You Should Visit the Writing and Multiliteracy Center – Here’s Why

Sports Editor: Shailyn Bacchiocchi


Located on the second floor of the Liberal Arts building in LARTS 221, the Writing and Multiliteracy Center (WMC) fosters a wonderful environment for students, faculty, and people alike to have a space to grow.

The Writing and Multiliteracy Center is a safe space for everyone on campus. 

The center was created in 2018 after Professor Elizabeth Buck was tasked with creating a student support center that was separate from what was then known as the Writing and Reading Center (WRC).

“I was asked by university administration in 2017 to propose and direct a new student support center, separate from the WRC, that would be attentive to writing on and in new media.”

Professor Buck explains, “I launched this new center, the Multiliteracy and Communication Center, in Fall 2018. The university closed the WRC in the Fall of 2020, and in Fall of 2021, our center changed its name to its current moniker, the Writing and Multiliteracy Center.”

Professor Joshua Botvin came on board at the end of the Spring semester / Summer of 2018 and has been serving as the Assistant Director ever since.

“Elisabeth and her vision for the Center really solidified my decision to join the WMC team.” Josh mentions that “there was just so much I knew I could learn from working with her – empathy, programming, innovation – she’s such an inspirational person and incredible mentor.”

Due to the work of Professor Buck, Josh, and tutors, the WMC has blossomed into an inclusive center that has helped students of all majors feel comfortable and confident in their writing. 

As with all things, misconceptions make many people hesitant to visit writing centers such as the WMC. 

“The biggest misconception about visiting the writing center is, in my opinion, the idea that only ‘bad’ writers need tutoring support,” Professor Buck explains, “absolutely everyone, from first-year students to tenured faculty, can benefit from feedback.”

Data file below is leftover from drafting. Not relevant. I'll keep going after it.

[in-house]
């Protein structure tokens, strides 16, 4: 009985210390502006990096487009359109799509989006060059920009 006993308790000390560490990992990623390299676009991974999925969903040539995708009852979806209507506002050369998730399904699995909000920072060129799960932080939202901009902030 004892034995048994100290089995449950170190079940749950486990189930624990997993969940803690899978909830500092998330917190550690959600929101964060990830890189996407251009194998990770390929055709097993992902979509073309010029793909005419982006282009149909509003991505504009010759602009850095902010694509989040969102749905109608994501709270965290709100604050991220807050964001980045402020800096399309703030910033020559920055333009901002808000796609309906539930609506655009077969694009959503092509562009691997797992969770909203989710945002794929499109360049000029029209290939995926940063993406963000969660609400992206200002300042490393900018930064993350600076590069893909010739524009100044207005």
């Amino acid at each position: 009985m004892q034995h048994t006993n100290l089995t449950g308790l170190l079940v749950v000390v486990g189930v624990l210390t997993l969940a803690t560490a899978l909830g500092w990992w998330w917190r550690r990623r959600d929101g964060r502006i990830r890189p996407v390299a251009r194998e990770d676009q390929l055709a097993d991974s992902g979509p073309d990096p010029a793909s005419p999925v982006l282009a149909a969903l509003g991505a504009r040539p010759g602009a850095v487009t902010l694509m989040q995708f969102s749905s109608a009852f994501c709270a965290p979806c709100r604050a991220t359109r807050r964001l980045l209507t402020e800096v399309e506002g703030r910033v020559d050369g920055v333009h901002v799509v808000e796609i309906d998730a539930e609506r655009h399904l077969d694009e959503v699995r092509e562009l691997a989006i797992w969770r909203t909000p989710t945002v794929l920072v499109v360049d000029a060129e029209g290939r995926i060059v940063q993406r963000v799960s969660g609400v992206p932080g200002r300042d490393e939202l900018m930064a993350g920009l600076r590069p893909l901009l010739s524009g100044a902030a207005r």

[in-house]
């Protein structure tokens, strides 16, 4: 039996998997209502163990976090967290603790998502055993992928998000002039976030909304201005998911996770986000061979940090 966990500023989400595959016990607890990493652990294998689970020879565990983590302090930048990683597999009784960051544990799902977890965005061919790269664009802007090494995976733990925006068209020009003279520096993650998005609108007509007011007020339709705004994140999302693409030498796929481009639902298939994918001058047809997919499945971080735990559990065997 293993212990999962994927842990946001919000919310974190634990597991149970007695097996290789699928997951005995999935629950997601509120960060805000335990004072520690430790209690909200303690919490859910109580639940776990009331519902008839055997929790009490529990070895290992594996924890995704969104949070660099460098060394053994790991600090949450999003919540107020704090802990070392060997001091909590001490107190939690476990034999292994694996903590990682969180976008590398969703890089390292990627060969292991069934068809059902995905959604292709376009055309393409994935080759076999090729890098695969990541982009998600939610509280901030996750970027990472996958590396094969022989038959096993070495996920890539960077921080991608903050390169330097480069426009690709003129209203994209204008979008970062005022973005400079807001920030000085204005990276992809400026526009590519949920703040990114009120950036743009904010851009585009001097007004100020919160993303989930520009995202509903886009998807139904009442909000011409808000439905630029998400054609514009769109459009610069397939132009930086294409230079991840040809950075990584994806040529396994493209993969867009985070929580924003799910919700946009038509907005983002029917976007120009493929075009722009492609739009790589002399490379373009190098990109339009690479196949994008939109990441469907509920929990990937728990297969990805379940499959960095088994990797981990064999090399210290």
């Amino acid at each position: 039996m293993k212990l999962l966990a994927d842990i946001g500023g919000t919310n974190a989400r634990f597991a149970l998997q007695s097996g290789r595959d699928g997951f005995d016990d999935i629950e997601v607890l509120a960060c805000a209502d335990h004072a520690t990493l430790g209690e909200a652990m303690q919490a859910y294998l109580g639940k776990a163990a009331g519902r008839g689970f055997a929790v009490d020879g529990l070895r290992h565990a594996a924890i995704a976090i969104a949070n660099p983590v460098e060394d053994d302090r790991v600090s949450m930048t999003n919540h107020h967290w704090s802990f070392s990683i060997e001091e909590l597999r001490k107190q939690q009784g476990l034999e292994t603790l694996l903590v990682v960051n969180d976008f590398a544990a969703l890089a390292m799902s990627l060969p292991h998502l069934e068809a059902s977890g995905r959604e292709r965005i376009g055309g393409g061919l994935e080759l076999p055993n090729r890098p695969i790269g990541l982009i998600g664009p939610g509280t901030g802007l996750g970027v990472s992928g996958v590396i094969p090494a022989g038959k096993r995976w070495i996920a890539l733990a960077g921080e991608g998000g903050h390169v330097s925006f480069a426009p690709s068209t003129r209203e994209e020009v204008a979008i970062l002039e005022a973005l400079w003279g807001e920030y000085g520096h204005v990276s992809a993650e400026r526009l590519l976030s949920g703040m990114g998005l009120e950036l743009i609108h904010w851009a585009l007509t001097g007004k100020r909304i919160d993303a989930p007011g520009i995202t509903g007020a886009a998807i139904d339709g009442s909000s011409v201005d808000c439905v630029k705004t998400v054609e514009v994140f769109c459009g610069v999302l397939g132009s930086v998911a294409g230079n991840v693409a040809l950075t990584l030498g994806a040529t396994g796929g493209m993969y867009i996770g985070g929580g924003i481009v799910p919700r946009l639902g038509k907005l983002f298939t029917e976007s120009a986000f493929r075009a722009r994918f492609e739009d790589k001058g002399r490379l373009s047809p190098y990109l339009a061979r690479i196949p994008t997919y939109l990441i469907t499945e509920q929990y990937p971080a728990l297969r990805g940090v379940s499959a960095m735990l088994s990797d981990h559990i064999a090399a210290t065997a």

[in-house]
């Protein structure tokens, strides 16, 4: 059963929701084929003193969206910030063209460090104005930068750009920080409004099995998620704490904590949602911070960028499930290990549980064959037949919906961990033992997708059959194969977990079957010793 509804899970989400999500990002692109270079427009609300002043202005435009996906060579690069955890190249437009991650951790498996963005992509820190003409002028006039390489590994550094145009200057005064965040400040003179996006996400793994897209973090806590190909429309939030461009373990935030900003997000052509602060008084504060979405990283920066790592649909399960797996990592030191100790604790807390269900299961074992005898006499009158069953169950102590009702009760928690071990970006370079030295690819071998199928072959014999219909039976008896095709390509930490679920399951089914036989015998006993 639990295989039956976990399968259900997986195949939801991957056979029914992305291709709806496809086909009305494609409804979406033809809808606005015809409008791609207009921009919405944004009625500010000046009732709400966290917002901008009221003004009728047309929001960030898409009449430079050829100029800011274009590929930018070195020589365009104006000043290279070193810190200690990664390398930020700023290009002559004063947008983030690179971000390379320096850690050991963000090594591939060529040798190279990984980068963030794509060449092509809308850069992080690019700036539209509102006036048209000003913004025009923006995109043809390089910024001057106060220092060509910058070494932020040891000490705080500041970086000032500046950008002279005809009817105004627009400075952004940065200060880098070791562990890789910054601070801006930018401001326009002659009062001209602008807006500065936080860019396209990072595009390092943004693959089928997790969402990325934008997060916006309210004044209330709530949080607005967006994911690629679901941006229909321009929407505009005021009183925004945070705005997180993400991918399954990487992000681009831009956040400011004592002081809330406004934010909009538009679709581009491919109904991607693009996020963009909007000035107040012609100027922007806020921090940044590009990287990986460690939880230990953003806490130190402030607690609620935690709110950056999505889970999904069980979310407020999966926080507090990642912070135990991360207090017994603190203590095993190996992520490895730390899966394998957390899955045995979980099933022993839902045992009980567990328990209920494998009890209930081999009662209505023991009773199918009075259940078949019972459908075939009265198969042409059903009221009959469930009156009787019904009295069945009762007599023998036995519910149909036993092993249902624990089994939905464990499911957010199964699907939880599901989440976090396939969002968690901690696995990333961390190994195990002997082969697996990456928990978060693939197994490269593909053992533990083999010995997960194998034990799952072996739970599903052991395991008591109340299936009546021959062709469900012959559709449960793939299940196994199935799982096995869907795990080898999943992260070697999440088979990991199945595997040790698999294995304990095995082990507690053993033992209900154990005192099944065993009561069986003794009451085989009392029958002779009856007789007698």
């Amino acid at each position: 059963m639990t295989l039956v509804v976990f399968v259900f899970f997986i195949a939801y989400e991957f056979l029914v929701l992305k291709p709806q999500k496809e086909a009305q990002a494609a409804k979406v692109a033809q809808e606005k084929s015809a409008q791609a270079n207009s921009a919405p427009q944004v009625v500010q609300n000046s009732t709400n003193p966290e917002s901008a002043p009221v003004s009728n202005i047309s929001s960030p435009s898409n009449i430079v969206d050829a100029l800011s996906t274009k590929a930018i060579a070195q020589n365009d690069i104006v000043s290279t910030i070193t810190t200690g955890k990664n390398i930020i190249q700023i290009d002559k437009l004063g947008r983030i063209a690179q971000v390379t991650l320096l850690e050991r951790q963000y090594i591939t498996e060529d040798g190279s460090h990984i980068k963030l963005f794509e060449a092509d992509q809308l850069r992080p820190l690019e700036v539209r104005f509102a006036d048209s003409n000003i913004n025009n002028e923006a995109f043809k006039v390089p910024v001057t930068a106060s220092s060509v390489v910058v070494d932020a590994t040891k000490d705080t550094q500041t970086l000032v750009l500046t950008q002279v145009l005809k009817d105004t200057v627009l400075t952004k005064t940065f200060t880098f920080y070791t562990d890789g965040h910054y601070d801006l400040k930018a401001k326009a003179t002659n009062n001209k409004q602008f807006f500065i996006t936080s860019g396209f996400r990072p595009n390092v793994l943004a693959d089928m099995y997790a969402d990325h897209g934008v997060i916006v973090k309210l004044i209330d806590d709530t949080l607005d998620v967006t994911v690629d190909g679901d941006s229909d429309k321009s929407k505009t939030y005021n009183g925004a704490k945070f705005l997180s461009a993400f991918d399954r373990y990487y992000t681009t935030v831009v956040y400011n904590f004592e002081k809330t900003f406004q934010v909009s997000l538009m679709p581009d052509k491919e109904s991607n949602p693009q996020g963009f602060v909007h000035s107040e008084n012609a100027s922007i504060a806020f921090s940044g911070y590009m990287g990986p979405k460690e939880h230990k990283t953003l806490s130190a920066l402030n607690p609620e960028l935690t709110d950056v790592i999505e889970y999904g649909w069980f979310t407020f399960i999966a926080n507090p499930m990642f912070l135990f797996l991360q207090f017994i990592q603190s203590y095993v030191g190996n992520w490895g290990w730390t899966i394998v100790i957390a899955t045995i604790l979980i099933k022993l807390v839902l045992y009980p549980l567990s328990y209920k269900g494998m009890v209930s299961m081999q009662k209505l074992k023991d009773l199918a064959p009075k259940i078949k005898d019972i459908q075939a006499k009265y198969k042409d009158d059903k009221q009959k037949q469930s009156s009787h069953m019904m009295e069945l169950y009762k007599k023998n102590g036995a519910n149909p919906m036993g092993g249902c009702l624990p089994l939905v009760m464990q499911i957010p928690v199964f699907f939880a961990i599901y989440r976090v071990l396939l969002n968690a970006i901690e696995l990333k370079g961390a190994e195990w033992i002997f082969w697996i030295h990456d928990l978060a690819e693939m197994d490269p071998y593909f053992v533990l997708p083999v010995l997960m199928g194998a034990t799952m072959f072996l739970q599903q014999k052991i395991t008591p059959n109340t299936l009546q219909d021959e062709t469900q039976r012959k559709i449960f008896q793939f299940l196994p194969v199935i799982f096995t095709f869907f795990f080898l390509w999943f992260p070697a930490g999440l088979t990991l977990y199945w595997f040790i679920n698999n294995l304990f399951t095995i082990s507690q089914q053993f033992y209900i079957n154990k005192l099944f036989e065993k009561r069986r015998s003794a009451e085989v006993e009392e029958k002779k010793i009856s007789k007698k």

The misconception that writing centers are for “bad” writers is a common one not just within the student body at UMassD but in writing centers all over.

Many colleges, including the University of Richmond, struggle with this misconception about their writing centers. 

Despite that, tutors continue to emphasize the benefits they see with the people they have collaborated with and stress the notion that the center is not just for one type of writer. 

“It’s always nice to see what each student is working on and their unique writing styles,” Reilly, a tutor, and English and Education major, says. 

Walking into the center, the welcoming environment starts right at the entrance.

At all times, there is a tutor at the front desk to greet students and help with any appointments or questions they may have involving the center. 

The WMC has succeeded in creating a safe space because of the work of exceptional people involved.

“When we encounter challenges academically, professionally, or even personally, we discuss them as a community of people looking to uplift and encourage each other,” Ren, a tutor and philosophy major explains.

“I hope we’re building the WMC to be a place where you can come and be among friends and talk openly about your problems and be greeted with kindness and support,” Josh explains. “Which is made especially easy by our incredible staff.”

The tutors are varied in their ages, majors, and specialties, so finding a fit for every person that walks into the center is made incredibly easy.